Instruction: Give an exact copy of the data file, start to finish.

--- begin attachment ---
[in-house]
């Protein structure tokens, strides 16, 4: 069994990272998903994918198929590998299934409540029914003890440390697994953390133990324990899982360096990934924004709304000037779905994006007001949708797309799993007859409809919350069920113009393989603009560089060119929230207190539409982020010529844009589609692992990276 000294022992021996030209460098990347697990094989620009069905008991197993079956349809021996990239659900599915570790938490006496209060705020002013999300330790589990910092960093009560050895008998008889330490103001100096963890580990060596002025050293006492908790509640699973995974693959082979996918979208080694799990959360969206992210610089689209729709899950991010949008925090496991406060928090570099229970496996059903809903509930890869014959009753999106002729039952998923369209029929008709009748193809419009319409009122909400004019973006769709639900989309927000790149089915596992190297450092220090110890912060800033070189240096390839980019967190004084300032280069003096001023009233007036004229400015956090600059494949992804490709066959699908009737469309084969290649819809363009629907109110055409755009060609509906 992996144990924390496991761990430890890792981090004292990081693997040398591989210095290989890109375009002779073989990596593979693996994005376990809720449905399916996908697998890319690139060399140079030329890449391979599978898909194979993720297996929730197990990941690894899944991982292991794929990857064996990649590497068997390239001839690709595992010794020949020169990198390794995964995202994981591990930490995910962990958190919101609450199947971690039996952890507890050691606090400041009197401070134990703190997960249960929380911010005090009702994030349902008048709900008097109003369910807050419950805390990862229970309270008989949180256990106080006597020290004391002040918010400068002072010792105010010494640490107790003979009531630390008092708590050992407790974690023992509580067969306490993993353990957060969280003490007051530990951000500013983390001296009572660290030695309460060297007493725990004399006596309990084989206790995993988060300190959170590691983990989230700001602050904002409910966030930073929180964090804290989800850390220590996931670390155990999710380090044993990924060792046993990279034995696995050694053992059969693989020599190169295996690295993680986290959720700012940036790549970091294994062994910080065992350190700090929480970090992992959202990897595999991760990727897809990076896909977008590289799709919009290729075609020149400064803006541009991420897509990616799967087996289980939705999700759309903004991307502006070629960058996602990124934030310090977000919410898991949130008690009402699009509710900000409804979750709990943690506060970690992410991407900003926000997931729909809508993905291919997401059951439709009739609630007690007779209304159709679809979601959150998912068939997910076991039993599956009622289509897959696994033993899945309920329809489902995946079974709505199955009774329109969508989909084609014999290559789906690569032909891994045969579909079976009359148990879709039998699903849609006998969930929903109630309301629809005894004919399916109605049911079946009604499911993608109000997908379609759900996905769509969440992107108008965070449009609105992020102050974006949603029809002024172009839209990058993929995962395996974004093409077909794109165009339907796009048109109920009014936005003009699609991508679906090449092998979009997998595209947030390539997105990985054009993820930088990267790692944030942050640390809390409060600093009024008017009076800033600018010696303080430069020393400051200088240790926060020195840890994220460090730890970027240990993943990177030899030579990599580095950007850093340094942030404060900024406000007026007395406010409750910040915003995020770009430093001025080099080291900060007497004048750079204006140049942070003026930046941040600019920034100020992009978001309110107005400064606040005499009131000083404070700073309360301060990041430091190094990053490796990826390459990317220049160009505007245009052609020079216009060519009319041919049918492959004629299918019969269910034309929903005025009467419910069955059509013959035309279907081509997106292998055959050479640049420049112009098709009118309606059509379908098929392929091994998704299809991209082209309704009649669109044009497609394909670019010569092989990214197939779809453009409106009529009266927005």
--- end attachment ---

[in-house]
């Protein structure tokens, strides 16, 4: 069994990272998903994918198929590998299934409540029914003890440390697994953390133990324990899982360096990934924004709304000037779905994006007001949708797309799993007859409809919350069920113009393989603009560089060119929230207190539409982020010529844009589609692992990276 000294022992021996030209460098990347697990094989620009069905008991197993079956349809021996990239659900599915570790938490006496209060705020002013999300330790589990910092960093009560050895008998008889330490103001100096963890580990060596002025050293006492908790509640699973995974693959082979996918979208080694799990959360969206992210610089689209729709899950991010949008925090496991406060928090570099229970496996059903809903509930890869014959009753999106002729039952998923369209029929008709009748193809419009319409009122909400004019973006769709639900989309927000790149089915596992190297450092220090110890912060800033070189240096390839980019967190004084300032280069003096001023009233007036004229400015956090600059494949992804490709066959699908009737469309084969290649819809363009629907109110055409755009060609509906 992996144990924390496991761990430890890792981090004292990081693997040398591989210095290989890109375009002779073989990596593979693996994005376990809720449905399916996908697998890319690139060399140079030329890449391979599978898909194979993720297996929730197990990941690894899944991982292991794929990857064996990649590497068997390239001839690709595992010794020949020169990198390794995964995202994981591990930490995910962990958190919101609450199947971690039996952890507890050691606090400041009197401070134990703190997960249960929380911010005090009702994030349902008048709900008097109003369910807050419950805390990862229970309270008989949180256990106080006597020290004391002040918010400068002072010792105010010494640490107790003979009531630390008092708590050992407790974690023992509580067969306490993993353990957060969280003490007051530990951000500013983390001296009572660290030695309460060297007493725990004399006596309990084989206790995993988060300190959170590691983990989230700001602050904002409910966030930073929180964090804290989800850390220590996931670390155990999710380090044993990924060792046993990279034995696995050694053992059969693989020599190169295996690295993680986290959720700012940036790549970091294994062994910080065992350190700090929480970090992992959202990897595999991760990727897809990076896909977008590289799709919009290729075609020149400064803006541009991420897509990616799967087996289980939705999700759309903004991307502006070629960058996602990124934030310090977000919410898991949130008690009402699009509710900000409804979750709990943690506060970690992410991407900003926000997931729909809508993905291919997401059951439709009739609630007690007779209304159709679809979601959150998912068939997910076991039993599956009622289509897959696994033993899945309920329809489902995946079974709505199955009774329109969508989909084609014999290559789906690569032909891994045969579909079976009359148990879709039998699903849609006998969930929903109630309301629809005894004919399916109605049911079946009604499911993608109000997908379609759900996905769509969440992107108008965070449009609105992020102050974006949603029809002024172009839209990058993929995962395996974004093409077909794109165009339907796009048109109920009014936005003009699609991508679906090449092998979009997998595209947030390539997105990985054009993820930088990267790692944030942050640390809390409060600093009024008017009076800033600018010696303080430069020393400051200088240790926060020195840890994220460090730890970027240990993943990177030899030579990599580095950007850093340094942030404060900024406000007026007395406010409750910040915003995020770009430093001025080099080291900060007497004048750079204006140049942070003026930046941040600019920034100020992009978001309110107005400064606040005499009131000083404070700073309360301060990041430091190094990053490796990826390459990317220049160009505007245009052609020079216009060519009319041919049918492959004629299918019969269910034309929903005025009467419910069955059509013959035309279907081509997106292998055959050479640049420049112009098709009118309606059509379908098929392929091994998704299809991209082209309704009649669109044009497609394909670019010569092989990214197939779809453009409106009529009266927005």